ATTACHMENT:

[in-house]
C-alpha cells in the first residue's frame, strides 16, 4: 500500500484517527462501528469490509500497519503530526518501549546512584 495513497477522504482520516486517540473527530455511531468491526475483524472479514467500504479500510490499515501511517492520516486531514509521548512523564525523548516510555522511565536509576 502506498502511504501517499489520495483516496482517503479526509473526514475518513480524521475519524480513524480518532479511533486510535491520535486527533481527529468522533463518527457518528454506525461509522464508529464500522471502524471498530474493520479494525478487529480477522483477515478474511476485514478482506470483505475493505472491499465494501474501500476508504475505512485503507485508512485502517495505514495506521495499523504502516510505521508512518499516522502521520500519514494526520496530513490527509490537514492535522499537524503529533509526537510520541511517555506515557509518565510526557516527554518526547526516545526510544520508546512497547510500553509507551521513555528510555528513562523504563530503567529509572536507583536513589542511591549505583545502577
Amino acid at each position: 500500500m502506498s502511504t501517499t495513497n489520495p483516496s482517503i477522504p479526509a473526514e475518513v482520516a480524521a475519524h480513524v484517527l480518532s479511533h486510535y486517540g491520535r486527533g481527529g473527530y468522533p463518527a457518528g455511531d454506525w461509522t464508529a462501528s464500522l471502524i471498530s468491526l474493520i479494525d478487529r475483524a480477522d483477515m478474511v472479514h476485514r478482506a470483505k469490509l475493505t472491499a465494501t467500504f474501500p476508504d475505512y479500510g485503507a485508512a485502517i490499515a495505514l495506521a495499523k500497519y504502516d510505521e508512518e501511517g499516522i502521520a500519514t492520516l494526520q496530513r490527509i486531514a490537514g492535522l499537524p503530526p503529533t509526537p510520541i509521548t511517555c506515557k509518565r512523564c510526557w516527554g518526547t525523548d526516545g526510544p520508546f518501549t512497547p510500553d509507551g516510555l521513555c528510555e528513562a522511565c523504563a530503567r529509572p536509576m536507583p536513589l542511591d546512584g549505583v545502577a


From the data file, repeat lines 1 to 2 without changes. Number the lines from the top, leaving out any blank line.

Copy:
[in-house]
C-alpha cells in the first residue's frame, strides 16, 4: 500500500484517527462501528469490509500497519503530526518501549546512584 495513497477522504482520516486517540473527530455511531468491526475483524472479514467500504479500510490499515501511517492520516486531514509521548512523564525523548516510555522511565536509576 502506498502511504501517499489520495483516496482517503479526509473526514475518513480524521475519524480513524480518532479511533486510535491520535486527533481527529468522533463518527457518528454506525461509522464508529464500522471502524471498530474493520479494525478487529480477522483477515478474511476485514478482506470483505475493505472491499465494501474501500476508504475505512485503507485508512485502517495505514495506521495499523504502516510505521508512518499516522502521520500519514494526520496530513490527509490537514492535522499537524503529533509526537510520541511517555506515557509518565510526557516527554518526547526516545526510544520508546512497547510500553509507551521513555528510555528513562523504563530503567529509572536507583536513589542511591549505583545502577